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Starter surplus could be looming for Orioles when Tillman returns to rotation

Baltimore Orioles' Ubaldo Jimenez pitches to the Tampa Bay Rays during the first inning of a baseball game Monday, Sept. 5, 2016, in St. Petersburg, Fla.
Baltimore Orioles' Ubaldo Jimenez pitches to the Tampa Bay Rays during the first inning of a baseball game Monday, Sept. 5, 2016, in St. Petersburg, Fla. (Chris O'Meara / AP)

ST. PETERSBURG, FLA. — With right-hander Chris Tillman's return from the disabled list on the horizon, and the Orioles' existing rotation having stepped up in their ace's absence, manager Buck Showalter could face the possibility of having a surplus of starting pitching for the first time this season.

When the Orioles placed right-hander Ubaldo Jimenez back in the starting rotation, it was by default, and the team hoped he could hold his own during a critical stretch in the season until Tillman returned from a shoulder injury.

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Jimenez has ably done the job, highlighted by Monday afternoon's complete-game win over the Tampa Bay Rays — the kind of outing these Orioles need now more than ever. Add in the steps taken by young arms Kevin Gausman and Dylan Bundy in the starting rotation, and the Orioles' starting pitching could be turning the corner right as Tillman is scheduled to return from the disabled list Sunday.

With the Orioles heading into Tuesday's game in Tampa Bay clinging to the second American League wild-card spot – they entered the night tied with a Detroit Tigers team they will visit this weekend – this is the time for the rotation to reach its stride.

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"We've talked about it all the time," Orioles pitching coach Dave Wallace said. "My philosophy has been through all the years, if you do what you need to do throughout the season, those last four or five weeks of the season, hopefully everyone is physically stronger because you haven't overworked them, and mentally stronger because they know what's at stake. And so far, these guys have sort of taken that to heart."

Showalter isn't getting too far ahead of himself, saying Tillman still has obstacles to overcome before the Orioles can consider themselves at a surplus of pitching options. Tillman is scheduled to throw a bullpen session Wednesday and have a light toss on Friday before returning to start Sunday in Detroit.

"We still have some hurdles to cross there," Showalter said. "And then there's the Detroit Tigers. There's one thing to be healthy. Can you be effective? I'll never feel like we have a surplus. That's such a moving target, and such an unpredictable thing. If Chris comes back and is healthy, then yes, but a lot of it has to do with Bundy's emergence and Gaus has gotten better and better and Ubaldo has pitched some good games for us and we think that we might have Tillman around the corner."

When Tillman returns, Showalter will likely entertain the thought of going to a six-man rotation down the stretch, but he has never been a fan of that move, and has refused the option in the past. He likes to keep his starters in a routine in which they know they're getting the ball every five days.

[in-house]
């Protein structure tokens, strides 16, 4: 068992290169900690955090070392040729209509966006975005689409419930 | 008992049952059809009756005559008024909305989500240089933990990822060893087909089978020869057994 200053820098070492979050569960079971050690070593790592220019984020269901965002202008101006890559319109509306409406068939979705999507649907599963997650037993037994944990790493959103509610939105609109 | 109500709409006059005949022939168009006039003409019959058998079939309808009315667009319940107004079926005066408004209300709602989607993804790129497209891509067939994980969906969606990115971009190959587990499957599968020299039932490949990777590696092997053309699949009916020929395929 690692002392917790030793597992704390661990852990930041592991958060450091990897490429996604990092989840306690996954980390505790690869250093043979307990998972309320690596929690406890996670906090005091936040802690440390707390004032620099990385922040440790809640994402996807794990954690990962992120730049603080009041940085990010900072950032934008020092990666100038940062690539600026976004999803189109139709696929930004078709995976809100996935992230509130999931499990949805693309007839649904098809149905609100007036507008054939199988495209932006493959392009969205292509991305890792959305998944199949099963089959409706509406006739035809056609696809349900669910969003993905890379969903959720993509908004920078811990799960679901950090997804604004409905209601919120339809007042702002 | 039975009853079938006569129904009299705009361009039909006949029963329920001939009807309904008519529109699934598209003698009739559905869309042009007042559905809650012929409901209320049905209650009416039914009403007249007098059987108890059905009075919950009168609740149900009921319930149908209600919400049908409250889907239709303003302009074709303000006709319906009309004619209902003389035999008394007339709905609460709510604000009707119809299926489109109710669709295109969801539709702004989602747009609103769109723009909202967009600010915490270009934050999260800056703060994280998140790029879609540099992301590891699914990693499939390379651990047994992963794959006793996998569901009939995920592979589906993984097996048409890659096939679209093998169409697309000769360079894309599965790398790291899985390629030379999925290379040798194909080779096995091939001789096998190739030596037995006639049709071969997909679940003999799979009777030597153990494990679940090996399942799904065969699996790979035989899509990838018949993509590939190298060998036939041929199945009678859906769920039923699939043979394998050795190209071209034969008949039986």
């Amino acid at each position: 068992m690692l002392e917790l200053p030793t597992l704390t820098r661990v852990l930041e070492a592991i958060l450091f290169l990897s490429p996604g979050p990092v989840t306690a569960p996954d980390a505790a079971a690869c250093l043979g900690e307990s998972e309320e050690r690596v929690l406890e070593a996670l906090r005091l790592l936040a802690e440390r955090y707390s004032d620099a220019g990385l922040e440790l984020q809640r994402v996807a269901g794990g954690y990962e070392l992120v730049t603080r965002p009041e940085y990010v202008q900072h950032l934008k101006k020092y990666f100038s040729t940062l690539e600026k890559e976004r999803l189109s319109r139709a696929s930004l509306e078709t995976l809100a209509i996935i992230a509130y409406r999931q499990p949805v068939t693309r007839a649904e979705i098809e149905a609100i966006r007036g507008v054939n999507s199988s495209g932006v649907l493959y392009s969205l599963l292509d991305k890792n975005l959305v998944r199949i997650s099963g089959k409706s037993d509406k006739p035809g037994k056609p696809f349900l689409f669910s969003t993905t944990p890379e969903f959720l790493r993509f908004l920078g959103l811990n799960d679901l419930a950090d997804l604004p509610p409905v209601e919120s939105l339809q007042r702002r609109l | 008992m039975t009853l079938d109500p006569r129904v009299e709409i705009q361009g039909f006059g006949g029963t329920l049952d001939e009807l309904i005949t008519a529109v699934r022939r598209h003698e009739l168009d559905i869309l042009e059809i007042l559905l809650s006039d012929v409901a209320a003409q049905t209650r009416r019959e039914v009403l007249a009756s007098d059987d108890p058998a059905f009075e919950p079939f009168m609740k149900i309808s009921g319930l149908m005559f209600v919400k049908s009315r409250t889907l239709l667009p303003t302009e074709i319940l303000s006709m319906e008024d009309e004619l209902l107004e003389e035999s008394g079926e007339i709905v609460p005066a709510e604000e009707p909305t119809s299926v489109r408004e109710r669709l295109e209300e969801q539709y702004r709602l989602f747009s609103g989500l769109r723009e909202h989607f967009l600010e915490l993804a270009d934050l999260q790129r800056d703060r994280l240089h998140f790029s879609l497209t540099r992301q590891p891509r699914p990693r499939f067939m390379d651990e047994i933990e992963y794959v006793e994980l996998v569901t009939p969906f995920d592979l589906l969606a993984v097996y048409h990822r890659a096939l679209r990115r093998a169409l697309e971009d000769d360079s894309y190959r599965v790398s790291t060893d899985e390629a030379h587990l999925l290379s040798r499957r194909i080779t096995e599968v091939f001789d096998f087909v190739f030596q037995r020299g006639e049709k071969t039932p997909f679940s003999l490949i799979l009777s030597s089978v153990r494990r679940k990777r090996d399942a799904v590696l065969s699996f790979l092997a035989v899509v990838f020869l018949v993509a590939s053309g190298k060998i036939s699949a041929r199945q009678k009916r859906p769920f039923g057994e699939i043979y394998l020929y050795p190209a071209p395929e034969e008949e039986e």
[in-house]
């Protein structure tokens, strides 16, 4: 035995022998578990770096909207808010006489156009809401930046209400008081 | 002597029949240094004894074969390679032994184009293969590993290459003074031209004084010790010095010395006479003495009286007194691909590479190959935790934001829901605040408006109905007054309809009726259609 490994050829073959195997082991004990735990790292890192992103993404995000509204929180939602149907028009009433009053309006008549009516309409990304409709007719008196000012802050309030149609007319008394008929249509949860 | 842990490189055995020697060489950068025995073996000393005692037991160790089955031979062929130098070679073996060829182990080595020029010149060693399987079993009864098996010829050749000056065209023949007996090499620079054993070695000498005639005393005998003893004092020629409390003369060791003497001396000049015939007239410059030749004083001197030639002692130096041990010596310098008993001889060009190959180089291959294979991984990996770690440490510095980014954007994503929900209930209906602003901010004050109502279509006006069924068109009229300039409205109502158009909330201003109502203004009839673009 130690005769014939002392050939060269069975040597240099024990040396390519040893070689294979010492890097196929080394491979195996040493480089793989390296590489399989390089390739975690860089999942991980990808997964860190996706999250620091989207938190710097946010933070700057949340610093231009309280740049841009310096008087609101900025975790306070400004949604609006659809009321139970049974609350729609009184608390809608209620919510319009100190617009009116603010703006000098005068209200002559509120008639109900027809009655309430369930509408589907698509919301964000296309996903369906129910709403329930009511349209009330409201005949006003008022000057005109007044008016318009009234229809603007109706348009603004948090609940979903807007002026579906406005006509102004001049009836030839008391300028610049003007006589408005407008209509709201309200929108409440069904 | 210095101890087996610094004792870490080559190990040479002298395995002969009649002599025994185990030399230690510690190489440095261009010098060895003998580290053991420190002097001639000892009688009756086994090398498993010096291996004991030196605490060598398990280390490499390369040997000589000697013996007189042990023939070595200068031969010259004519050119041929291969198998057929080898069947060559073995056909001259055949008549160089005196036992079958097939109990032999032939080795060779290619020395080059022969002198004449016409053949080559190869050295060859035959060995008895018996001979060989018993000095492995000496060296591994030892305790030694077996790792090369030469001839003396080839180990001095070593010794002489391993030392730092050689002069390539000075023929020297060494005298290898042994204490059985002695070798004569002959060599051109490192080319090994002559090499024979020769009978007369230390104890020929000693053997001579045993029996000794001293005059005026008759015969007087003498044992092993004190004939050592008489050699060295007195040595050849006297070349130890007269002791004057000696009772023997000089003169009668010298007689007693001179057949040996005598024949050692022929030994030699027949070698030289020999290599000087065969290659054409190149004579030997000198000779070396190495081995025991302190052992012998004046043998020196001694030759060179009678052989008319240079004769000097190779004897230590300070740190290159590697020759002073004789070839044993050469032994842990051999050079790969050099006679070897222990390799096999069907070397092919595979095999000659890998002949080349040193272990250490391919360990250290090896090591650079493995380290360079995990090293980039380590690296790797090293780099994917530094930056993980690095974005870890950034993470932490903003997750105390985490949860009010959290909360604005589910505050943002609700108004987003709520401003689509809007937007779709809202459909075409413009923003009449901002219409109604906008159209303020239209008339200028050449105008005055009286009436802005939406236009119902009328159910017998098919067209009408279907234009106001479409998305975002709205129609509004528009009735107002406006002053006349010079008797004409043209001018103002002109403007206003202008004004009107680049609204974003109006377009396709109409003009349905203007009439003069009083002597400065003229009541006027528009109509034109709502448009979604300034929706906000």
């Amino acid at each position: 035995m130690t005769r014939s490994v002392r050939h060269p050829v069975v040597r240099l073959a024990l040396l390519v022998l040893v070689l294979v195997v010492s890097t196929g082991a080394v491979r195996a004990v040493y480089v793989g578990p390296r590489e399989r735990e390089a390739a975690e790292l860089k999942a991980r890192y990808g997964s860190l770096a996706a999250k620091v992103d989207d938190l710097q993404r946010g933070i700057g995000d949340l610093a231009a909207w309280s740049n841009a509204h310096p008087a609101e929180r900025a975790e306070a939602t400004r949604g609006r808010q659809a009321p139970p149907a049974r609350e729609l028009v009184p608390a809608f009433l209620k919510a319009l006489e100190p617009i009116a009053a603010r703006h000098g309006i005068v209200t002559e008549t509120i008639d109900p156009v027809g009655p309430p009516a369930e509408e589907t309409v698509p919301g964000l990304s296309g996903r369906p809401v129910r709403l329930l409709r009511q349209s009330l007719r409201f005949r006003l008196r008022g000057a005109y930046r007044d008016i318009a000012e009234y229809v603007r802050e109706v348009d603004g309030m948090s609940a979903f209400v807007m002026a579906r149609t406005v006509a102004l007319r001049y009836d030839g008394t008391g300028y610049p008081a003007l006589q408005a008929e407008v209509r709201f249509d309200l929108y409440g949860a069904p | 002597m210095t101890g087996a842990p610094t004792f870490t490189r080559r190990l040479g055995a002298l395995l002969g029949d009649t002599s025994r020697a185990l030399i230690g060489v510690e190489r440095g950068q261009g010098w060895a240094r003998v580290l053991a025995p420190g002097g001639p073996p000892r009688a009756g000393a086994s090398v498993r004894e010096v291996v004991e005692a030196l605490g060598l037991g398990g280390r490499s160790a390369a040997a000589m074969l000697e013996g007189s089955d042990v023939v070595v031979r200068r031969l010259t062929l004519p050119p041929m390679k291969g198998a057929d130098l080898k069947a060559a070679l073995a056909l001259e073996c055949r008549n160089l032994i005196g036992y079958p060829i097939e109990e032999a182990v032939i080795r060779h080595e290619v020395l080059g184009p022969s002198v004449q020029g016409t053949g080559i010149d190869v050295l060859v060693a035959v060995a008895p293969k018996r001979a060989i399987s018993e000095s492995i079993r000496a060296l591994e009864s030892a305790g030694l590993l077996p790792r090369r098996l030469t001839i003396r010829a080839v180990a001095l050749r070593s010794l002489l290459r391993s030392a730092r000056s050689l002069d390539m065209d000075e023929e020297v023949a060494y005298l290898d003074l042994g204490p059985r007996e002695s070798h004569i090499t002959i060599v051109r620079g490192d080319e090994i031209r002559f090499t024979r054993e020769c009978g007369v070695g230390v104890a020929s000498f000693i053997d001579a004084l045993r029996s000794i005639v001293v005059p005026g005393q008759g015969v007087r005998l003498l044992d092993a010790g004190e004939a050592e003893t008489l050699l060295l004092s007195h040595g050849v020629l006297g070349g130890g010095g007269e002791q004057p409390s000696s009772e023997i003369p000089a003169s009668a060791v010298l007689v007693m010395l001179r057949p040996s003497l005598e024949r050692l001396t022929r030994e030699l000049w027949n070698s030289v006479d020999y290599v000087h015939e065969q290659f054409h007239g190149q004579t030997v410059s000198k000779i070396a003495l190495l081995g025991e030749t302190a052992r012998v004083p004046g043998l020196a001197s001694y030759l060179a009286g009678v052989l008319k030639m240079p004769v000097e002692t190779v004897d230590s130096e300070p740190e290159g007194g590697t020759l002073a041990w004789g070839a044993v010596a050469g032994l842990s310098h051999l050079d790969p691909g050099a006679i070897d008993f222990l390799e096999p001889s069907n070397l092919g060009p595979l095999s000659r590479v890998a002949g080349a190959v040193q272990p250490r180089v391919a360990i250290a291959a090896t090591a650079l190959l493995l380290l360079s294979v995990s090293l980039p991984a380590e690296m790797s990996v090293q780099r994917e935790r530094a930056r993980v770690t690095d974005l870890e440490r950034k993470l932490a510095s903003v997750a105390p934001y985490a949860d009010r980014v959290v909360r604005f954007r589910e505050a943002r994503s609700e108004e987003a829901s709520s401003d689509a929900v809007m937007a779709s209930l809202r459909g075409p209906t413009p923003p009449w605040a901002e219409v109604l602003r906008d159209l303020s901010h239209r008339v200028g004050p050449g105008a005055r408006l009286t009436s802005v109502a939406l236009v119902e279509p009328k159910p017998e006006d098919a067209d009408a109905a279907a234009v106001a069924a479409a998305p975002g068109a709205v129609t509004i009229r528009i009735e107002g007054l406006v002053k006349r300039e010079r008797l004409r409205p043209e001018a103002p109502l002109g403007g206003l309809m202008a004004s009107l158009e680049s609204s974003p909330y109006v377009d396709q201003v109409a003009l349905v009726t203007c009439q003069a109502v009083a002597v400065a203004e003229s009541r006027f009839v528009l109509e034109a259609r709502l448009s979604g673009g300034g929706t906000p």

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"So we're just going to look at it each day," Showalter said. "It's kind of like the lineup. See who we're pitching, see who they're pitching, see where the matchups fall, and go for it. There's a lot of things you're doing right now that you might not have done in April, May or June."

Playing matchups would allow the Orioles to pick and choose when to give an extra day to a pitcher, and could help keep Bundy and Gausman fresh through September as they both reach the highest inning totals of their careers.

Gausman has thrown 146 innings this season, and is looking better than ever. He will soon surpass his career-high of 158 2/3 innings, reached in 2014. Bundy's 90 2/3 innings are his most since throwing 103 2/3 innings — mostly in the minors — in 2012, the season before he underwent Tommy John elbow reconstruction.

"It depends on how your rotation is put together," Wallace said about considering a six-man rotation. "If you have young guys who need a break, it works great. If you have some veterans who like it on every fourth or fifth day, you're fighting that, too. ...I'm sure Buck will tell you, we go over everything. What are we going to do moving forward? If you can tell me what's going to happen in tonight's game, I'll answer that question. [Monday] was the first complete game of the year, so we're probably going to go through some pitching every night and how that manifests itself is how we'll react to it."

Jimenez – who has posted a 2.70 ERA over his last four starts – has taken advantage of the opportunity to start again. Left-hander Wade Miley has been unspectacular in seven starts since he was acquired the day before the nonwaiver trade deadline. His ERA with the Orioles is 7.15 ERA. Right-hander Yovani Gallardo, who started Tuesday night at Tropicana Field, has navigated through rough waters of his own to post four quality starts in his past six outings.

"I'm going to take each day, each situation and each matchup, and decide who our options are and what's our best chance to win that night," Showalter said. "We haven't had a surplus of starting pitching, so we will look at it.

eencina@baltsun.com
twitter.com/EddieInTheYard

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